More needs to be done to raise awareness among Kiwis of a potentially debilitating disease, according to a local vaccinologist.
The call comes as new research shows more than two thirds of New Zealanders aged 50+ say they have little to no knowledge of the shingles virus.
Shingles is a viral infection caused by the reactivation of the varicella-zoster virus (VZV), the same virus that causes chickenpox. Even those who appear healthy but are aged 50 plus are at risk of developing shingles.
Almost all adults aged over 50 already have the virus that causes shingles in their body due to an initial chickenpox infection. Around a third of these will develop shingles in their lifetime when the virus reactivates.
Most commonly, the shingles rash or blisters wrap around one side of the torso. Shingles can also be intensely painful, and the disease is associated with a range of complications which for some people can include vision loss, cardiovascular and stroke events, hearing loss, scarring and neurological problems.
When damaged nerve fibres send confused and exaggerated messages of pain from skin to brain, patients can be impacted by long term pain - known as postherpetic neuralgia (PHN). Around a third of people with shingles may develop PHN, which can last for months or years. The condition is more likely to occur in older patients and can be associated with depression, anxiety and weight loss.
Dr Helen Petousis-Harris, Associate Professor, Department of General Practice and Primary Health Care at the University of Auckland, says along with on-going pain and possible secondary infection, in rare cases shingles can be fatal for some patients.
“Our immune system ages and while normally it is pretty good at keeping the virus from activating, as we age or undergo stress it can reactivate. Shingles is a reactivation of latent chickenpox virus that can be a really nasty illness and result in hospitalisation. It can be incredibly debilitating even for healthy people, but there is greater risk of complications in those with underlying disease, cancer for example, and may even result in death,” says Dr Petousis-Harris.
“Shingles typically presents as a painful, itchy rash which develops on one side of the body, or the trunk but can then be disseminated to other parts of the body including the eye and that can be very serious and even result in loss of sight.”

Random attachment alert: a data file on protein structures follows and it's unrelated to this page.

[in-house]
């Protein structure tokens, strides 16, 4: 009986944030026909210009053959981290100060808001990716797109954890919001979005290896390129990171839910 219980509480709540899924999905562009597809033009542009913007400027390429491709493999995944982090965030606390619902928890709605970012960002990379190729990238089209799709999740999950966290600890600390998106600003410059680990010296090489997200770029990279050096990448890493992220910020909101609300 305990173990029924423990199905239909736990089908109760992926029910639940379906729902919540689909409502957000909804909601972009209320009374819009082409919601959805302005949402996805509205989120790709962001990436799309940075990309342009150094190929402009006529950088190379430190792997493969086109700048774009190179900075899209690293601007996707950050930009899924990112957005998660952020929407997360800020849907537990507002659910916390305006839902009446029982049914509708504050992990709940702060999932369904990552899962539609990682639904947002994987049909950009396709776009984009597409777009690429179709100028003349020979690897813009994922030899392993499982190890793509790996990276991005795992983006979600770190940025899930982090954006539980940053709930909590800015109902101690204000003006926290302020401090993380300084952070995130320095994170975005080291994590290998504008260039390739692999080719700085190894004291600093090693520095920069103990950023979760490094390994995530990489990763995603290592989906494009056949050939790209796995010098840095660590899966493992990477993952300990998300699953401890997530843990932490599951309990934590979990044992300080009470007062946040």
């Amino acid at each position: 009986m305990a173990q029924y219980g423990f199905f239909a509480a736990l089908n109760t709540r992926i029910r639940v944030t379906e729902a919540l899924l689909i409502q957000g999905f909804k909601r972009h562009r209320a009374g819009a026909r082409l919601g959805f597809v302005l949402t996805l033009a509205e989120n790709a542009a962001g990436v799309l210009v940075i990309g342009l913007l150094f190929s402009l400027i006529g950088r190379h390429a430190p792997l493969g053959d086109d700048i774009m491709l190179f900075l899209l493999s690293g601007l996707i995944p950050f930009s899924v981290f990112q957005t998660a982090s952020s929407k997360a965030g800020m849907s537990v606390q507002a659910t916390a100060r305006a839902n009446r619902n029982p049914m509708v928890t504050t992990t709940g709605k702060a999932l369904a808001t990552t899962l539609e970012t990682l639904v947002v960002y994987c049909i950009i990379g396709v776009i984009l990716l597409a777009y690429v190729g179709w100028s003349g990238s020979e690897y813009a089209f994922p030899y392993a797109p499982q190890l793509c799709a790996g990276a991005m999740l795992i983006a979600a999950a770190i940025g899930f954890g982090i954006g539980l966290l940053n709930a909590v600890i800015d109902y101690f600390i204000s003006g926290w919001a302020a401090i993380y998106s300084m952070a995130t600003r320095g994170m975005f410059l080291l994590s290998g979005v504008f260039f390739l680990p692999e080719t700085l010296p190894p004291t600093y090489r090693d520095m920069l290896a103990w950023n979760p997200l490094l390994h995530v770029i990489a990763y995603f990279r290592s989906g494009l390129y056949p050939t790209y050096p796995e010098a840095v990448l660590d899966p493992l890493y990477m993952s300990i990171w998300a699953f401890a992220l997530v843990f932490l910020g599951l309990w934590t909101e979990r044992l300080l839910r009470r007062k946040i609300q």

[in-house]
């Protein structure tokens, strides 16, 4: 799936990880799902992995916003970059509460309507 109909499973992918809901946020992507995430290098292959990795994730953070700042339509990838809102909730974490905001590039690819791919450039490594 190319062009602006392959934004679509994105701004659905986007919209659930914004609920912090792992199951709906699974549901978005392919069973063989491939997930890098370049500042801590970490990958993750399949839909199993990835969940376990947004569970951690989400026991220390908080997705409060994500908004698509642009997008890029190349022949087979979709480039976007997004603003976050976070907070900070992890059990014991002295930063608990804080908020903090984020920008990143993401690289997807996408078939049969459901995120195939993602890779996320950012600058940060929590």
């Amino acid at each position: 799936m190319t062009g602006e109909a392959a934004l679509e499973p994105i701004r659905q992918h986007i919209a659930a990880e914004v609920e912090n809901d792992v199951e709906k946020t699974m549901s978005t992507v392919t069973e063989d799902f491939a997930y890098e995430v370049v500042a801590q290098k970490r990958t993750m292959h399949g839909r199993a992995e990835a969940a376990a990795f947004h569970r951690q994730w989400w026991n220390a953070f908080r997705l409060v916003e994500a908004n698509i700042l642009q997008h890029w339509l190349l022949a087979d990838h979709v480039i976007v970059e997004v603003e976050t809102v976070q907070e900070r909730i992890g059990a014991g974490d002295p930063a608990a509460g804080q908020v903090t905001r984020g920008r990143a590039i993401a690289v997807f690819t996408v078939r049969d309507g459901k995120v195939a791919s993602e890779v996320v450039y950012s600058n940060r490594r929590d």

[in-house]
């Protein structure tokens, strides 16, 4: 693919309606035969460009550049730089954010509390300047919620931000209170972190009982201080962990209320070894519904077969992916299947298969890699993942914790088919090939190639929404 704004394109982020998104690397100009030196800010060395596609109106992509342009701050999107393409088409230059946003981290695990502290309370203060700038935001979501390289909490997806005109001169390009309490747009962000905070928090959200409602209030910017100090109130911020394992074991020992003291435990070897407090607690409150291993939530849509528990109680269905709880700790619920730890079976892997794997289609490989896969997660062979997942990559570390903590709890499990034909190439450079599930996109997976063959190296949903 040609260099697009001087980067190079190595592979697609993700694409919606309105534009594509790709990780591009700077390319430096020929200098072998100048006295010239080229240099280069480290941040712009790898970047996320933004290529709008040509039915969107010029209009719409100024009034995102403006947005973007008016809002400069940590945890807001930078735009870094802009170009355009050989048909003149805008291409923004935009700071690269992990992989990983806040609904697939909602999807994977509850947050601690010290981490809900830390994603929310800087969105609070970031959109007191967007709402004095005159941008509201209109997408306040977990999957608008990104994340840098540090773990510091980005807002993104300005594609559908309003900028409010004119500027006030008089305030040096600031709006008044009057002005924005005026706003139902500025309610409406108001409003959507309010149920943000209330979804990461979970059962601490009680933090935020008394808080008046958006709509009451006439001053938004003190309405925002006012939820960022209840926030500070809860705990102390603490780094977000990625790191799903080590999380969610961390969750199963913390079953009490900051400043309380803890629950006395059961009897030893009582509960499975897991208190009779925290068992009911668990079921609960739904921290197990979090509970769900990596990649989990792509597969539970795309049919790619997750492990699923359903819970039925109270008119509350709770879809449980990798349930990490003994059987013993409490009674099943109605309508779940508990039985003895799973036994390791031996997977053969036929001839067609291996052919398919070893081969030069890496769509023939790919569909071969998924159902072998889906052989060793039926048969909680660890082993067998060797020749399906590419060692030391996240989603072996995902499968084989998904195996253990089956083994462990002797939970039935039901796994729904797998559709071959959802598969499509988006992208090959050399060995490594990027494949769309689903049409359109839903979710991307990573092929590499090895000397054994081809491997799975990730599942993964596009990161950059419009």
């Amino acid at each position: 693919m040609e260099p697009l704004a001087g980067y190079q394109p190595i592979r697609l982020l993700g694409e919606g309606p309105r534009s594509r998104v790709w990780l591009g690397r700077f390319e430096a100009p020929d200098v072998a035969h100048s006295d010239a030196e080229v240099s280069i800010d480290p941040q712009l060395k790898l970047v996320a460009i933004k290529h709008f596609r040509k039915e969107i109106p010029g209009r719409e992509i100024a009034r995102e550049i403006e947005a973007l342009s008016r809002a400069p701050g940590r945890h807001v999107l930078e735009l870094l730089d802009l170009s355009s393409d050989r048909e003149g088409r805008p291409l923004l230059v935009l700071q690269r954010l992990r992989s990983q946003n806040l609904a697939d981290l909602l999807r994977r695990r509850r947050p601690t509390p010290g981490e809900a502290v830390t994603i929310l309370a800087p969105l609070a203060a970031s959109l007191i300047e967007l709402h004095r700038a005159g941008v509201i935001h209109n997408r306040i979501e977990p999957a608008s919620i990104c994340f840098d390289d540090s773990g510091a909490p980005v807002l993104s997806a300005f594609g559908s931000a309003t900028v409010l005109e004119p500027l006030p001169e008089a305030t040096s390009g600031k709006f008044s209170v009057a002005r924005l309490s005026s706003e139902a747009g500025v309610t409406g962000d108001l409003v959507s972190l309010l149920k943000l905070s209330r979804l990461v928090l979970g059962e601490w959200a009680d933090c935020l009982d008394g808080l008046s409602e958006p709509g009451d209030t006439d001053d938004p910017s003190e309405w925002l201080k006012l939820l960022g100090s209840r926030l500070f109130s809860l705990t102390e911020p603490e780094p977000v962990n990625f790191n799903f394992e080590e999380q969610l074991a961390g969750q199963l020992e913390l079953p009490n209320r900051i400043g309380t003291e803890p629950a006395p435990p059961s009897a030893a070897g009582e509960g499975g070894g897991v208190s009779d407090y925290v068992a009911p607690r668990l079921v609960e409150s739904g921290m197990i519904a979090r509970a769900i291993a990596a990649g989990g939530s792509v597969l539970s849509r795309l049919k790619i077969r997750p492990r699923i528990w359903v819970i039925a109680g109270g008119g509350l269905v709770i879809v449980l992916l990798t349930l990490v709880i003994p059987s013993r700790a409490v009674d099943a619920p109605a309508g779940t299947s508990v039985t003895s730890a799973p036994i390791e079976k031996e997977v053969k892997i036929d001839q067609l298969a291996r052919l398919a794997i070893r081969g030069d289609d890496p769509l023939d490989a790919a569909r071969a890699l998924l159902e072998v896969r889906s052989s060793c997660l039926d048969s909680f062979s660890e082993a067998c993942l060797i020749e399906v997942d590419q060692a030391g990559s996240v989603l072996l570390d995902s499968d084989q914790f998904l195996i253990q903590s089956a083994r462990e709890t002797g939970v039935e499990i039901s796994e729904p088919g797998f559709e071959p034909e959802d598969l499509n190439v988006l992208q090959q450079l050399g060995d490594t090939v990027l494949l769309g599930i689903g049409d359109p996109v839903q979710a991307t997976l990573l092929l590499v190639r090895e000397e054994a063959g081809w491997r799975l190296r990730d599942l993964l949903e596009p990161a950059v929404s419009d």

Dr Petousis-Harris says New Zealanders aged 50+ who have been exposed to chickenpox during their lifetime should consult their GP about how to prevent the development of shingles.
Shingrix is a new vaccine for the prevention of shingles and post-herpetic neuralgia in adults 50 years of age and older and is expected to be available in New Zealand from March. Shingrix is the first approved shingles vaccine to combine a non-live antigen with a specifically designed adjuvant to trigger a targeted, strong and sustained immune response. The vaccine is proven to have over 90 per cent efficacy against shingles in all age groups 50 plus in clinical trials, and sustained efficacy for at least seven years post-vaccination, which continues to be monitored. As with any vaccine, a protective immune response may not be elicited in all vaccinees.
Brett Marett, Medical Director at GSK NZ says bringing innovative medicines and vaccines to New Zealand is a core focus.
“GSK NZ is very proud to make this shingles vaccine available in NZ. GSK has been at the heart of research into how the immune system declines as we age, and we know that more prevention options are needed. We are thrilled that with the supply of Shingrix into NZ, we will be able to help protect more New Zealanders from shingles,” says Brett.
“GSK is committed to bringing innovative solutions to the people who need them most, and today’s announcement is evidence of that.’
Shingrix is a non-live, recombinant subunit vaccine given intramuscularly in two doses. It will be available via a private prescription from a medical doctor for people aged 50+.